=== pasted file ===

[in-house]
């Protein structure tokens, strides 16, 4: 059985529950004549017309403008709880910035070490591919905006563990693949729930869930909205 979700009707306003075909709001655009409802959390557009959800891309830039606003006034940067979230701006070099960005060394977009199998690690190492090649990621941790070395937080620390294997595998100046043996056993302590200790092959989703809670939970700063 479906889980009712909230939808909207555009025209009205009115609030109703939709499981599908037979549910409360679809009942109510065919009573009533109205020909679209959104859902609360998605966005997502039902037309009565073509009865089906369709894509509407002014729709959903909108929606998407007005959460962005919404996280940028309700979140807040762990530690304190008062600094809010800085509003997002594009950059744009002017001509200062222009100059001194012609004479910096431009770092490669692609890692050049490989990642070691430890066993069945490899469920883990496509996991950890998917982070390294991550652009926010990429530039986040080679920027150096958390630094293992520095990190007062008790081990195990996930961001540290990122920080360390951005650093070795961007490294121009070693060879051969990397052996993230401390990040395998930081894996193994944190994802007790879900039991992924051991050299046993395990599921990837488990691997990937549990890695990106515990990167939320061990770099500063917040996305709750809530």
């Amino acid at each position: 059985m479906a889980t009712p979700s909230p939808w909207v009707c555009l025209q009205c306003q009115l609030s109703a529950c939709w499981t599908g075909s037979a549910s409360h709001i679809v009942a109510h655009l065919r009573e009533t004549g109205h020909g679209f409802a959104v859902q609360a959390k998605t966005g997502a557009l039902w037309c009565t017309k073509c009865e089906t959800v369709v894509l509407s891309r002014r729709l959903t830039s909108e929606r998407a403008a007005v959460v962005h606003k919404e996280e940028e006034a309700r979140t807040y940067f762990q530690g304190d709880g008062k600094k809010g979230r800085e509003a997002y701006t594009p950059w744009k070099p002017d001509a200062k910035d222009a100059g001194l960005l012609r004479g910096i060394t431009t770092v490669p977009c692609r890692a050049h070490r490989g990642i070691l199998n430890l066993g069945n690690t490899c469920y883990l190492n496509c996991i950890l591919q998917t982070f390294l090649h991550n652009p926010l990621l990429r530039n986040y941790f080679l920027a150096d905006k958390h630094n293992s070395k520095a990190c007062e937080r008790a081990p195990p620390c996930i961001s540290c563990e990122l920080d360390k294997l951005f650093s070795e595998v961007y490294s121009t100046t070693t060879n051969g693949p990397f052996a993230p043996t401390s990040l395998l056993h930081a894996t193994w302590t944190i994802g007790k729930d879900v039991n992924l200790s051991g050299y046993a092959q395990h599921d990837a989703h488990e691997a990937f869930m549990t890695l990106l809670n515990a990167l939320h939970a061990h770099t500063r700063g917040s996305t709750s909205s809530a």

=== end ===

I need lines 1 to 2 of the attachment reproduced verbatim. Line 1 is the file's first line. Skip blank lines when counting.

[in-house]
């Protein structure tokens, strides 16, 4: 059985529950004549017309403008709880910035070490591919905006563990693949729930869930909205 979700009707306003075909709001655009409802959390557009959800891309830039606003006034940067979230701006070099960005060394977009199998690690190492090649990621941790070395937080620390294997595998100046043996056993302590200790092959989703809670939970700063 479906889980009712909230939808909207555009025209009205009115609030109703939709499981599908037979549910409360679809009942109510065919009573009533109205020909679209959104859902609360998605966005997502039902037309009565073509009865089906369709894509509407002014729709959903909108929606998407007005959460962005919404996280940028309700979140807040762990530690304190008062600094809010800085509003997002594009950059744009002017001509200062222009100059001194012609004479910096431009770092490669692609890692050049490989990642070691430890066993069945490899469920883990496509996991950890998917982070390294991550652009926010990429530039986040080679920027150096958390630094293992520095990190007062008790081990195990996930961001540290990122920080360390951005650093070795961007490294121009070693060879051969990397052996993230401390990040395998930081894996193994944190994802007790879900039991992924051991050299046993395990599921990837488990691997990937549990890695990106515990990167939320061990770099500063917040996305709750809530």